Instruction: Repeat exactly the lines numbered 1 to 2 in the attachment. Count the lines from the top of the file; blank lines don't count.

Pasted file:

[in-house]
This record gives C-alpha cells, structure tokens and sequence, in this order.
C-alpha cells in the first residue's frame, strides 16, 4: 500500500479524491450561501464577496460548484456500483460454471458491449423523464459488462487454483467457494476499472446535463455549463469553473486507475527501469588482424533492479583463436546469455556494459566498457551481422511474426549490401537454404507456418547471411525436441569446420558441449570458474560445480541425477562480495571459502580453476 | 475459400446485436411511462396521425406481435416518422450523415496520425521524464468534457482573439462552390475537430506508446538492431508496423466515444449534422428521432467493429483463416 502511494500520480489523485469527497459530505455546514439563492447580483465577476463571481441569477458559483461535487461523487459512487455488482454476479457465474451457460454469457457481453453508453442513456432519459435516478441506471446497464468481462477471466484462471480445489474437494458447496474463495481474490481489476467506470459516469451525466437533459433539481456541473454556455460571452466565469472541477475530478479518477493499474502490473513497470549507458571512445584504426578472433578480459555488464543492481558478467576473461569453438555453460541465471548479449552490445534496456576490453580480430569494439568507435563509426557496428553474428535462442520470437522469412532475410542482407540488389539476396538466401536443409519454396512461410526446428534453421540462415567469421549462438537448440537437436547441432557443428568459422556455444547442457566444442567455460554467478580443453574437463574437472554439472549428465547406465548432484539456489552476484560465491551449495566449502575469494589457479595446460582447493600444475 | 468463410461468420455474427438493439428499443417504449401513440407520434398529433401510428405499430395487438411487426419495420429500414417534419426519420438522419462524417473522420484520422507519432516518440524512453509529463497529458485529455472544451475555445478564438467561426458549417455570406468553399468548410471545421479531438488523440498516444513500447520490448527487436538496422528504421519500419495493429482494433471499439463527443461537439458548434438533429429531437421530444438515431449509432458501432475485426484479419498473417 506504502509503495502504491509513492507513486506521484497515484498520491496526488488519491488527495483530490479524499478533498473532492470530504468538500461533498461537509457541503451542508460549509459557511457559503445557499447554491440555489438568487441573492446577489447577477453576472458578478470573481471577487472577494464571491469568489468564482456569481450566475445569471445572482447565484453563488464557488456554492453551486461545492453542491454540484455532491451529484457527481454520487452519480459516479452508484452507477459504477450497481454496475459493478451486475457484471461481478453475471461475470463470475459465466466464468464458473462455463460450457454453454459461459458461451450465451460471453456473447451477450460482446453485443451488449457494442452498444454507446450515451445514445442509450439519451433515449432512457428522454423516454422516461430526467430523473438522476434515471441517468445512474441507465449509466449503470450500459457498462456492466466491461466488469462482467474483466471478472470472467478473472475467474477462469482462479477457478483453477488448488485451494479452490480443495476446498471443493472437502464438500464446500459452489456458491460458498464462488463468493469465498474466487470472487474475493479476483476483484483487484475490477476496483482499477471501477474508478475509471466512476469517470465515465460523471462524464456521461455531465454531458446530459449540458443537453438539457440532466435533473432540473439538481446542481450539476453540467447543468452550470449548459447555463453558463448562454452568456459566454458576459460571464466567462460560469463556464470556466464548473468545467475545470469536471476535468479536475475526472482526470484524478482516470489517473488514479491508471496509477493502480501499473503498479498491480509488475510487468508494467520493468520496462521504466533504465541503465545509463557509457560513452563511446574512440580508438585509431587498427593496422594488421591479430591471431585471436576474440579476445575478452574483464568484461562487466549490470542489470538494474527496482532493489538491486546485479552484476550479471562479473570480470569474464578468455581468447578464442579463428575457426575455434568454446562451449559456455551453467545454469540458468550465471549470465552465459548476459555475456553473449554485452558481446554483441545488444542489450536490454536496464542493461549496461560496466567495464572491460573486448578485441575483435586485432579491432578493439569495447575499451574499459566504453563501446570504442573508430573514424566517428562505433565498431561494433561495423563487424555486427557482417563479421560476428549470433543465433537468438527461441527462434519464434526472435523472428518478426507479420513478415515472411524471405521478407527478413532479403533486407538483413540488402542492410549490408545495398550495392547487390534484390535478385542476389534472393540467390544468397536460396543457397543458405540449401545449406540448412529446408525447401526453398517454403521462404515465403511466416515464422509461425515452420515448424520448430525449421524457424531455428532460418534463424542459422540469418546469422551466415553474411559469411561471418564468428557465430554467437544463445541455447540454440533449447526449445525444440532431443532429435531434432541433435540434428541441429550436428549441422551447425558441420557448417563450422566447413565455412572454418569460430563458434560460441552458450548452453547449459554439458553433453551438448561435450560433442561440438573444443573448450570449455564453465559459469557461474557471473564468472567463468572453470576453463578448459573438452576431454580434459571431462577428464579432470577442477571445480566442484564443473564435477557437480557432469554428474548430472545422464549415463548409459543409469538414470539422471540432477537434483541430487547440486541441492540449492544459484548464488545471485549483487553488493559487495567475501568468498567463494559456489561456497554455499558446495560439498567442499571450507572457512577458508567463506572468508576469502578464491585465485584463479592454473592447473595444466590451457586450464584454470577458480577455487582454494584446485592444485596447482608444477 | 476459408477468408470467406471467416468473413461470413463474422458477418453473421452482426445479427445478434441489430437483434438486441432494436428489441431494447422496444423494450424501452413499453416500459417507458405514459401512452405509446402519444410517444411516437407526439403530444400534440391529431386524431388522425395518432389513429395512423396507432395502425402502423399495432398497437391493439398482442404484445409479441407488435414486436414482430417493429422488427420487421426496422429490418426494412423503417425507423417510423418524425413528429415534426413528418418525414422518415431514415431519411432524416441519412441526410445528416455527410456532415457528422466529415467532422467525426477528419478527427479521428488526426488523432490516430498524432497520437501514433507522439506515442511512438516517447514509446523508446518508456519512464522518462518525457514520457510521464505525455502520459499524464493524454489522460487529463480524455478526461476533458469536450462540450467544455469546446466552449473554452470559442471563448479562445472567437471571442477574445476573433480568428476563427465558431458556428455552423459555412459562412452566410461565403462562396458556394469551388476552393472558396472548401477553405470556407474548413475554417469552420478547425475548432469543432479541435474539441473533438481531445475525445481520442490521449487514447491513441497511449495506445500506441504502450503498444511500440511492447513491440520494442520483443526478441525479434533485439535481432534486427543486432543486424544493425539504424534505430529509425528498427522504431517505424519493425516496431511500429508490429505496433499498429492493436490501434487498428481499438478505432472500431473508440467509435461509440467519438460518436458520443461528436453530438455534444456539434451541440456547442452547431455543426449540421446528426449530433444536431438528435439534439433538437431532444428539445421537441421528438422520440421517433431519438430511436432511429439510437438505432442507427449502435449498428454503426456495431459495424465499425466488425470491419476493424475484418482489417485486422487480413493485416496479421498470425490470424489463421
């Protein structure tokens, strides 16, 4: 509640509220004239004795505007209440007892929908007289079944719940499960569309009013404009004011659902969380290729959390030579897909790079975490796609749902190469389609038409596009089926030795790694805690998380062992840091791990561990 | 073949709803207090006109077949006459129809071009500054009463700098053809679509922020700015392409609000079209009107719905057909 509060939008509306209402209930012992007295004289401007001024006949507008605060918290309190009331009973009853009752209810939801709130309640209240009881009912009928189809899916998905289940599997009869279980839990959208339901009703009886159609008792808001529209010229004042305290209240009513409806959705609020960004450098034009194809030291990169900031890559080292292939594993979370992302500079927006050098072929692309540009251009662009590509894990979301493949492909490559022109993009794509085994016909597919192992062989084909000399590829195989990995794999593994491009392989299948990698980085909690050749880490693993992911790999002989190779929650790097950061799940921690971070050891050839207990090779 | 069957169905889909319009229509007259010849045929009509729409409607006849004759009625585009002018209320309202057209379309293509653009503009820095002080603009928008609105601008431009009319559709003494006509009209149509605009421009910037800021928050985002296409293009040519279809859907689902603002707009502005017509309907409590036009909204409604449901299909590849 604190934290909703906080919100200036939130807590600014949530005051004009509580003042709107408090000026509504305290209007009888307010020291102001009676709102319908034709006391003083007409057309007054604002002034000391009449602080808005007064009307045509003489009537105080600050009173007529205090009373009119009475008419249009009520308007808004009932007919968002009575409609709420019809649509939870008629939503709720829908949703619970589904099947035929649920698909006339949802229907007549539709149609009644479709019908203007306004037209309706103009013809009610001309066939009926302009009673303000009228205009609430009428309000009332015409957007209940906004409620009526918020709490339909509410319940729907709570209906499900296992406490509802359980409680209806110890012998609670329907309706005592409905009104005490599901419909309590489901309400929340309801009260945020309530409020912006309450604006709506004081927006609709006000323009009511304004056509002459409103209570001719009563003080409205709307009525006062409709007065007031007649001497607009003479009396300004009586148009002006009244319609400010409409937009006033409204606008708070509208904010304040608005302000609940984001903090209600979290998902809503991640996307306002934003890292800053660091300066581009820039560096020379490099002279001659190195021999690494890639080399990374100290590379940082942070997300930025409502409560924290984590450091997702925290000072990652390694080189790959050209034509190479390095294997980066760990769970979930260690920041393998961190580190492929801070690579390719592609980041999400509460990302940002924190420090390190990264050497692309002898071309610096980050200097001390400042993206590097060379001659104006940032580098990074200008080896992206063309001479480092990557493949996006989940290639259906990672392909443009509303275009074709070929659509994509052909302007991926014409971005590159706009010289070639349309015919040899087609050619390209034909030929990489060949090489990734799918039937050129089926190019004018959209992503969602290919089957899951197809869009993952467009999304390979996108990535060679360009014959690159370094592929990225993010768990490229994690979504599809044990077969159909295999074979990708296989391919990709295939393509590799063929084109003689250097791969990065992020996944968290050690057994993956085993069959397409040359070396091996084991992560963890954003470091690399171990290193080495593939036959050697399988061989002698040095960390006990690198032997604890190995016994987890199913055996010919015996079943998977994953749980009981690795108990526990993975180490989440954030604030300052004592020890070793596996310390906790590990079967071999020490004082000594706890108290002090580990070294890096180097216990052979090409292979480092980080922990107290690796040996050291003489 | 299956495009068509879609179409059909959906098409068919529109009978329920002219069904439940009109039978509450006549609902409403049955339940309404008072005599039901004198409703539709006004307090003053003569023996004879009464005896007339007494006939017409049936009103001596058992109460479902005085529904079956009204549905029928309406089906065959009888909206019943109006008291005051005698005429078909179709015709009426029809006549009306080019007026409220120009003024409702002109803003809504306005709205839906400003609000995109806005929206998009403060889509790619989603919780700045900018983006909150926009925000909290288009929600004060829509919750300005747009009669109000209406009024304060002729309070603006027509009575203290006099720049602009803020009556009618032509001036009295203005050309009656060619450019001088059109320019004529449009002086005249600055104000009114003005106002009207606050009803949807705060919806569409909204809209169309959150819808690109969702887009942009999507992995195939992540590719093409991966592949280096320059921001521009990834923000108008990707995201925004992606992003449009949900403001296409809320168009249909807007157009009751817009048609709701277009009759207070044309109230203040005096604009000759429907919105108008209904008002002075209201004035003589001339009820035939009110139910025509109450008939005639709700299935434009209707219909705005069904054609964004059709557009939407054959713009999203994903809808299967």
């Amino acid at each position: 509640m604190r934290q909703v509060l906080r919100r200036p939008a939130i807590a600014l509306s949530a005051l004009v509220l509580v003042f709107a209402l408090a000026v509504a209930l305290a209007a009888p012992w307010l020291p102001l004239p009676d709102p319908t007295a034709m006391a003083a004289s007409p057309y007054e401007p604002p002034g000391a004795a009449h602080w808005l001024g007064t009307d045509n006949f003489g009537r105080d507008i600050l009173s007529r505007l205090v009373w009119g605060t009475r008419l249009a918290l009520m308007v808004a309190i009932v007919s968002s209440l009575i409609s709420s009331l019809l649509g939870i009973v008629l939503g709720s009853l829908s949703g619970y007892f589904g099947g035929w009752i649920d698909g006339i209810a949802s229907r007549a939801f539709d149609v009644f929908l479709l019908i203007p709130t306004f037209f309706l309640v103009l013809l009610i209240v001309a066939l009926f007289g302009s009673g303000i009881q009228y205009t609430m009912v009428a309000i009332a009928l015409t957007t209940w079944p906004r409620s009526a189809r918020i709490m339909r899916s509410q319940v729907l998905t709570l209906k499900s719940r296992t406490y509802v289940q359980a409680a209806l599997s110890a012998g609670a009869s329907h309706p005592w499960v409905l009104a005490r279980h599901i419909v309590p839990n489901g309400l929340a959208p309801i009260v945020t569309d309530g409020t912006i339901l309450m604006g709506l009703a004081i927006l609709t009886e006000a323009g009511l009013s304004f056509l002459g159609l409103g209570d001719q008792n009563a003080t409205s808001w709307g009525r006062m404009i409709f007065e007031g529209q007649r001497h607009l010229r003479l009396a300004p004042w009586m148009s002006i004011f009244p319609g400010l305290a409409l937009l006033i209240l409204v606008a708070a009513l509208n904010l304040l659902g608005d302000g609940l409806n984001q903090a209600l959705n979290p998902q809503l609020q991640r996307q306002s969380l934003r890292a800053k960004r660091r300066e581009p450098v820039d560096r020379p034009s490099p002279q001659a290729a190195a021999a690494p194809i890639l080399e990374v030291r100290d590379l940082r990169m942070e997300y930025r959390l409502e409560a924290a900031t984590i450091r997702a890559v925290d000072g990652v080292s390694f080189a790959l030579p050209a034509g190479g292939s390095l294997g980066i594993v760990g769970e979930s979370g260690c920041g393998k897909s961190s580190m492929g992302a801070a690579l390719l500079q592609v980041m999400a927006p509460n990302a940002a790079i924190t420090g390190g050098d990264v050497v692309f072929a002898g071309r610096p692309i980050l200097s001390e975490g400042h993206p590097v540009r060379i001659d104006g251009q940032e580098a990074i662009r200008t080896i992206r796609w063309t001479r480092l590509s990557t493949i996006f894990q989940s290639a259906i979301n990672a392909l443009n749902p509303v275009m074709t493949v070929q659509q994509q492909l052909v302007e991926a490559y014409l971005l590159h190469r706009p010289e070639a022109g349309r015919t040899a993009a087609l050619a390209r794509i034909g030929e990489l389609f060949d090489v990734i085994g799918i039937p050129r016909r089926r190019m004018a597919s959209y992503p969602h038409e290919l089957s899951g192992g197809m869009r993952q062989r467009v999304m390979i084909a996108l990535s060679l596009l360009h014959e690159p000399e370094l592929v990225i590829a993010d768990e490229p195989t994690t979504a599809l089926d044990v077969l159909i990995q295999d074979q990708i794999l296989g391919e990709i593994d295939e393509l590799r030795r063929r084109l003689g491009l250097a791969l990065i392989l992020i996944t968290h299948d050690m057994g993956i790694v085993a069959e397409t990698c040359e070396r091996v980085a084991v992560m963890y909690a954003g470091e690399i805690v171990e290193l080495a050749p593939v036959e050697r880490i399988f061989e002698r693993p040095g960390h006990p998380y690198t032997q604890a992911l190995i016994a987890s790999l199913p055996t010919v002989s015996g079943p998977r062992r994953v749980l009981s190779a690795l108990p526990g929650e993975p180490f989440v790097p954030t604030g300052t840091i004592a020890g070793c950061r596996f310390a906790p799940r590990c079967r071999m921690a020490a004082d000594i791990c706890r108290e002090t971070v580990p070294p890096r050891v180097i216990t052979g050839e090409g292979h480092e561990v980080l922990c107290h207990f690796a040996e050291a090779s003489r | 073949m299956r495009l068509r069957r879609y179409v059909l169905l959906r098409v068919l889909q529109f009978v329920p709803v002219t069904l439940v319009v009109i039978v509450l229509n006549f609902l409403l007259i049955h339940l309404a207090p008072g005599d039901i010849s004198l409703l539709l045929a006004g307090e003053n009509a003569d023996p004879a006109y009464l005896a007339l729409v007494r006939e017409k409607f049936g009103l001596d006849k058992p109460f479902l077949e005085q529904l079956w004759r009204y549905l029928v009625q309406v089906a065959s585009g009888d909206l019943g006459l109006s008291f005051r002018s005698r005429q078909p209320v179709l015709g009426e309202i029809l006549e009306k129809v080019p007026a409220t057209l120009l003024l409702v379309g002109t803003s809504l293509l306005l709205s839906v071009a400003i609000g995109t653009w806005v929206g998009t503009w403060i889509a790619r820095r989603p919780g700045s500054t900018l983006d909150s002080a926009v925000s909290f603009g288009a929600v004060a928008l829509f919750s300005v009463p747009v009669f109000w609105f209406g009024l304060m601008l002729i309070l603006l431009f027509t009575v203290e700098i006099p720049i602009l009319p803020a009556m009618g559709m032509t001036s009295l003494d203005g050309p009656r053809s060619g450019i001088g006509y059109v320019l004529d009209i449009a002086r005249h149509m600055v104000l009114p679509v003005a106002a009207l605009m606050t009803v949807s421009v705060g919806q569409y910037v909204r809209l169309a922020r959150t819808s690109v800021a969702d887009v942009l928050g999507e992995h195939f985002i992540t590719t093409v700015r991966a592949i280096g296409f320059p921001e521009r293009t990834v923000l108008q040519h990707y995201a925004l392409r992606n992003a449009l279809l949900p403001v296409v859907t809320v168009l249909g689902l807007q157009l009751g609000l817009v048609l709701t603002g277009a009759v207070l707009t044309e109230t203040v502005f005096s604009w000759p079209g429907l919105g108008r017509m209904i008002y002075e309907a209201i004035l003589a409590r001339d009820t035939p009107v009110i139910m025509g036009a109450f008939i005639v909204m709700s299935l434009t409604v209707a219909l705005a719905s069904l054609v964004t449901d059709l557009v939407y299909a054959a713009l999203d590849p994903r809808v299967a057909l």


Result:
[in-house]
This record gives C-alpha cells, structure tokens and sequence, in this order.